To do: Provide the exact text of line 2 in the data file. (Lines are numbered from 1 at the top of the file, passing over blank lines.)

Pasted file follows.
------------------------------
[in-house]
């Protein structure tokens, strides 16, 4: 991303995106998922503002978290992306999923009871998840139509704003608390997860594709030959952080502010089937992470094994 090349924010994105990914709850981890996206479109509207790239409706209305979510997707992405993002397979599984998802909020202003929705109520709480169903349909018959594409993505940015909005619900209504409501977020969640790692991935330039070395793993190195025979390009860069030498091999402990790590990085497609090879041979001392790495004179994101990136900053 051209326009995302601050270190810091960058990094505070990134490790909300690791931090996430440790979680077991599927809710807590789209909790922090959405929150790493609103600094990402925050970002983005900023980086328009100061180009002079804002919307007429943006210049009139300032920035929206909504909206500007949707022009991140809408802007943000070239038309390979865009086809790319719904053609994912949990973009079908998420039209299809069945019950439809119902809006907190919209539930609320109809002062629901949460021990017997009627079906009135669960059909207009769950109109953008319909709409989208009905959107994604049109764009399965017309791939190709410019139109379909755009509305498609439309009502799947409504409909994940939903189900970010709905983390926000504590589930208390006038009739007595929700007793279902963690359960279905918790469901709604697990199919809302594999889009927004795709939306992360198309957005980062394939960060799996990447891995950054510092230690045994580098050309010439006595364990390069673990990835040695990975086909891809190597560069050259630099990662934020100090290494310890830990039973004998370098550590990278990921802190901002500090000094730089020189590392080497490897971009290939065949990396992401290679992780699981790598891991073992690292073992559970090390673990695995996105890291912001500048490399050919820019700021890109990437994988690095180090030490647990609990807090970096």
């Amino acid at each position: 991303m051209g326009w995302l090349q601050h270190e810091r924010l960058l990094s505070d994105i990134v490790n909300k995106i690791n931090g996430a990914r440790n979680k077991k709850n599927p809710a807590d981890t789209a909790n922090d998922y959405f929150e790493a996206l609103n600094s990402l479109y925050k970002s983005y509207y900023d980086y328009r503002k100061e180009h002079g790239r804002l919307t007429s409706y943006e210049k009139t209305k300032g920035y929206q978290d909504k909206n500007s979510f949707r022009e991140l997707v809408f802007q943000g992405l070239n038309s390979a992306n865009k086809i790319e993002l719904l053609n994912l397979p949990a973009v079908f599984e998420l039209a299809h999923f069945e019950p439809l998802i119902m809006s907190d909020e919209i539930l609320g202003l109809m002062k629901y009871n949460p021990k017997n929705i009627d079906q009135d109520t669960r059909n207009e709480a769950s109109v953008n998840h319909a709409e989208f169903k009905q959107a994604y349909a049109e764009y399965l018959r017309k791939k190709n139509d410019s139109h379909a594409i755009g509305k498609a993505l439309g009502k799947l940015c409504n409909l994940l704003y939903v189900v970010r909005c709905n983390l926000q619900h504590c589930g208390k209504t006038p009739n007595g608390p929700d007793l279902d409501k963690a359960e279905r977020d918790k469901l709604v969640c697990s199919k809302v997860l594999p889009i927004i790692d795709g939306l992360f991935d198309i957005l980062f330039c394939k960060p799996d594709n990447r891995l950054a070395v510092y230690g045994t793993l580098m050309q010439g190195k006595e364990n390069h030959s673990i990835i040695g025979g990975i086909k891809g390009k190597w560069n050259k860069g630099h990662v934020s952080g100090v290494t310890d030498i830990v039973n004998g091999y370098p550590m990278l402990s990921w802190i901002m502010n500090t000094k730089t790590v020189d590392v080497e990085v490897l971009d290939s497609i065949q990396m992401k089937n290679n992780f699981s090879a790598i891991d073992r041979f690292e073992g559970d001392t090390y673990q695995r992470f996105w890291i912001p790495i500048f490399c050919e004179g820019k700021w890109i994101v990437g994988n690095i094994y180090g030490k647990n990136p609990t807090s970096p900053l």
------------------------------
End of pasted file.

């Protein structure tokens, strides 16, 4: 991303995106998922503002978290992306999923009871998840139509704003608390997860594709030959952080502010089937992470094994 090349924010994105990914709850981890996206479109509207790239409706209305979510997707992405993002397979599984998802909020202003929705109520709480169903349909018959594409993505940015909005619900209504409501977020969640790692991935330039070395793993190195025979390009860069030498091999402990790590990085497609090879041979001392790495004179994101990136900053 051209326009995302601050270190810091960058990094505070990134490790909300690791931090996430440790979680077991599927809710807590789209909790922090959405929150790493609103600094990402925050970002983005900023980086328009100061180009002079804002919307007429943006210049009139300032920035929206909504909206500007949707022009991140809408802007943000070239038309390979865009086809790319719904053609994912949990973009079908998420039209299809069945019950439809119902809006907190919209539930609320109809002062629901949460021990017997009627079906009135669960059909207009769950109109953008319909709409989208009905959107994604049109764009399965017309791939190709410019139109379909755009509305498609439309009502799947409504409909994940939903189900970010709905983390926000504590589930208390006038009739007595929700007793279902963690359960279905918790469901709604697990199919809302594999889009927004795709939306992360198309957005980062394939960060799996990447891995950054510092230690045994580098050309010439006595364990390069673990990835040695990975086909891809190597560069050259630099990662934020100090290494310890830990039973004998370098550590990278990921802190901002500090000094730089020189590392080497490897971009290939065949990396992401290679992780699981790598891991073992690292073992559970090390673990695995996105890291912001500048490399050919820019700021890109990437994988690095180090030490647990609990807090970096």